Sydney, July 3 : More and more Computer Science students in Australia are turning to programmers in countries like India to have their assignments completed cheaply, and university staff say that they are powerless to detect and prevent such acts.
According to reports, dishonest students use Internet sites like RentACoder and Kasamba to outsource their homework.
Assignments are put out to tender on such websites, and coders bid to complete them.
Depending upon the amount of work required, students usually fork out 100 dollars to several hundred dollars.
Apart from programming jobs, some well-known Internet sites also sell students essays and other written work.
Codes used for the outsourcing business make it difficult to detect such activities.
"I think it's a growing issue as a form of misconduct that universities are going to have to take seriously and at the moment our defences are weak," the Sydney Morning Herald quoted David Wilson, associate dean of teaching and learning for information technology at the University of Technololgy, Sydney, as saying.
"We're aware that it happens and we're catching some people but I think that's the tip of the iceberg," he added.
Paul Compton, head of the school of computer science and engineering at the University of New South Wales, also pointed out that the existing automated plagiarism detection tools, such as Turn It In, could not detect outsourced work.
He said that such programmes could only reveal similarities among assignments submitted by a number of students, or whether a piece of work contained passages copied from the Internet.
"The rent-a-coder stuff is almost impossible to pick up," Professor Compton said.
"If the coder provides the same solution to a few students we'll catch them via the plagiarism detection but if they only provide it to one student you essentially can't catch them," he added.
James Thom, acting head of RMIT's school of computer science, believes that the university policy to be followed to prove misconduct is highly problematic.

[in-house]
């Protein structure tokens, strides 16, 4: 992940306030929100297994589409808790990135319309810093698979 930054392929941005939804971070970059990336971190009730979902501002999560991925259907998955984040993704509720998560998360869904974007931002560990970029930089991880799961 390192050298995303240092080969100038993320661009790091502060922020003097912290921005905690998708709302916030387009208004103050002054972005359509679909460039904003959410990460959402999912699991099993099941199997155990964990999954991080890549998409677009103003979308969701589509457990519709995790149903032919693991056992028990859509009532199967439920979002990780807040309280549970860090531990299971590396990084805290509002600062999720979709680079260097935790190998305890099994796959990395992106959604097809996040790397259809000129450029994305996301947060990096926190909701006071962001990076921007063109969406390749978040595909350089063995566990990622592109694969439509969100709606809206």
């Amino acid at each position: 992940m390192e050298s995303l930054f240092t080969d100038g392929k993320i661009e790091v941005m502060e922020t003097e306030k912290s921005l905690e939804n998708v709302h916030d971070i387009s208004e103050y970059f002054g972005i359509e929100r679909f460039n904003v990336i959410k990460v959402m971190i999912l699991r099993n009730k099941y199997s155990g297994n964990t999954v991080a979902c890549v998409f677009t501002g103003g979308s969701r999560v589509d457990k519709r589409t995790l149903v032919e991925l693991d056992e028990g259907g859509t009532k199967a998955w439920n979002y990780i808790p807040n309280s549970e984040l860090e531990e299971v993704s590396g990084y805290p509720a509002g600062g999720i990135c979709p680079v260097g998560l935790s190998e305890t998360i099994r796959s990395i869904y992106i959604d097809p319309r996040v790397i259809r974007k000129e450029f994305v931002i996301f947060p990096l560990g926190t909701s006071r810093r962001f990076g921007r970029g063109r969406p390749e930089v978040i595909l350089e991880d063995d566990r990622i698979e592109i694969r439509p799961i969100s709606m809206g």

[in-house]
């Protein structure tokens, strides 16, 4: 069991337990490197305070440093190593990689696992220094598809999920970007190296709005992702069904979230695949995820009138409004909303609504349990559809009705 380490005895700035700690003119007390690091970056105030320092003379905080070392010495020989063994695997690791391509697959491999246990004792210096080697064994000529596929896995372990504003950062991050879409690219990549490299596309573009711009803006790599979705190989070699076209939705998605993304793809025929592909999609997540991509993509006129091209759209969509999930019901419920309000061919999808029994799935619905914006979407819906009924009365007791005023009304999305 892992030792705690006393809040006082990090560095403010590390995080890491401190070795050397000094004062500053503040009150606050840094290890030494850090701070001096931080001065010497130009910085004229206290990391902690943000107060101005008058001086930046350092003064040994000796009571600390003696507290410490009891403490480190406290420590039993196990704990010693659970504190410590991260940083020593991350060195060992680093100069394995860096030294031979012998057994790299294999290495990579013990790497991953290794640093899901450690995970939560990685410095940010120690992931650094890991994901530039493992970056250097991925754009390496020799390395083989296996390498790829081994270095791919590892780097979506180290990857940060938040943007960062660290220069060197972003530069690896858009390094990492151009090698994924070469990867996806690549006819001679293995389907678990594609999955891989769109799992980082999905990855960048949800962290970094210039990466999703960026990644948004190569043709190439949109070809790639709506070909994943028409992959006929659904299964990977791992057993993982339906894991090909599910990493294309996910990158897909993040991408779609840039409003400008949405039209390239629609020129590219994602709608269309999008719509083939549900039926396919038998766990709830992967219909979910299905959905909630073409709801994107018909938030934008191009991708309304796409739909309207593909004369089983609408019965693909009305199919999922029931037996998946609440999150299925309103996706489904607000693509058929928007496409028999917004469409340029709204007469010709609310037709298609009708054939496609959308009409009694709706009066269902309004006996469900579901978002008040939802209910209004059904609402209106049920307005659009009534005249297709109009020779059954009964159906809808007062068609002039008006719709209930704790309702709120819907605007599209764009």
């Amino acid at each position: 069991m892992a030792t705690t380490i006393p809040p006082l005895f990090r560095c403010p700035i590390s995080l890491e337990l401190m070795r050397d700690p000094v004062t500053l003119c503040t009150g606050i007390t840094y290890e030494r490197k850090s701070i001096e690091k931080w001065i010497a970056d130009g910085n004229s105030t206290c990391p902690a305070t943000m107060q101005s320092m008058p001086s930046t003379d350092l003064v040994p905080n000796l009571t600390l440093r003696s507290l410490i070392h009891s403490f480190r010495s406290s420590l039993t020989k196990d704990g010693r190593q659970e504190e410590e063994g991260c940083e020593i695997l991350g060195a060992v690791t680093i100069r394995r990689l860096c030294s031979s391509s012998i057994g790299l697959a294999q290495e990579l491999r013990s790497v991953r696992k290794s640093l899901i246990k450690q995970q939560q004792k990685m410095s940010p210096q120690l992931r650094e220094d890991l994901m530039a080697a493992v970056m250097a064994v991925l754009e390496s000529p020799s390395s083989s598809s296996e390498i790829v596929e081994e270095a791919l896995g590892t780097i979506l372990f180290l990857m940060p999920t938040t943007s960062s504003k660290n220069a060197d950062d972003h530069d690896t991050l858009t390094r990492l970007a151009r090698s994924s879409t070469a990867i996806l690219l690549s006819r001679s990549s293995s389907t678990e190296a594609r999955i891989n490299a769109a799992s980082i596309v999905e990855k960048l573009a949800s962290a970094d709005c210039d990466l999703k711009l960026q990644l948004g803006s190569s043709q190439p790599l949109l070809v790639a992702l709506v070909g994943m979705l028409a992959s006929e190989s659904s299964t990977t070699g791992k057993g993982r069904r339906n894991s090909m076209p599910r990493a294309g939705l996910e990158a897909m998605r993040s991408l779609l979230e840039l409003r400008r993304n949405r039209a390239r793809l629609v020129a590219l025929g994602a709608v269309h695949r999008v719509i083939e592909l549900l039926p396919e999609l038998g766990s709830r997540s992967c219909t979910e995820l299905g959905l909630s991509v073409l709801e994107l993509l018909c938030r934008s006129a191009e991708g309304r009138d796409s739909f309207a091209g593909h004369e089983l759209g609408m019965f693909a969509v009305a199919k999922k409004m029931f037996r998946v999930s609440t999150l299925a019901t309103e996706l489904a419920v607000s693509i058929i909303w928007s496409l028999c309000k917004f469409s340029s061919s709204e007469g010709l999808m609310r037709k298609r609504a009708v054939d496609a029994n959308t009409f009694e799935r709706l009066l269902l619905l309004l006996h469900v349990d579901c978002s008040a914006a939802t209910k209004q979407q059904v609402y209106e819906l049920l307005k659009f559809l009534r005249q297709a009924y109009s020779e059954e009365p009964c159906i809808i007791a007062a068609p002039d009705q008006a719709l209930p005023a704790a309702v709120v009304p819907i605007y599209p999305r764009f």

"Certain situations arise where it's very clearly happened but being able to have enough to take action against the students - or what sort of action to take - can be difficult," he said.
At times, university staff have tried investigating the rent-a-coder sites to see what assignments they have assigned.
However, the use of an email address and alias by the tech-savvy computer science students makes it really very difficult for teachers to identify pupils.
Professor Compton says that one strategy to deal with the problem could be to conduct more exams supervised by university staff, rather than put a heavy emphasis on take-home assignments.
"We include questions that test their knowledge of the assignment such that you couldn't really answer the question unless you'd done a lot of work on it," he said.
Lecturers contacted by Fairfax Media agreed unanimously that outsourcing coursework was a significant and growing problem, but because of the difficulties in detecting it, it's impossible to tell exactly how widespread the practice is.
"We know that it's sufficiently widespread for us to be worried. Whether it's widespread enough to undermine the value of everything we do, we don't think it's at that level," Professor Wilson said.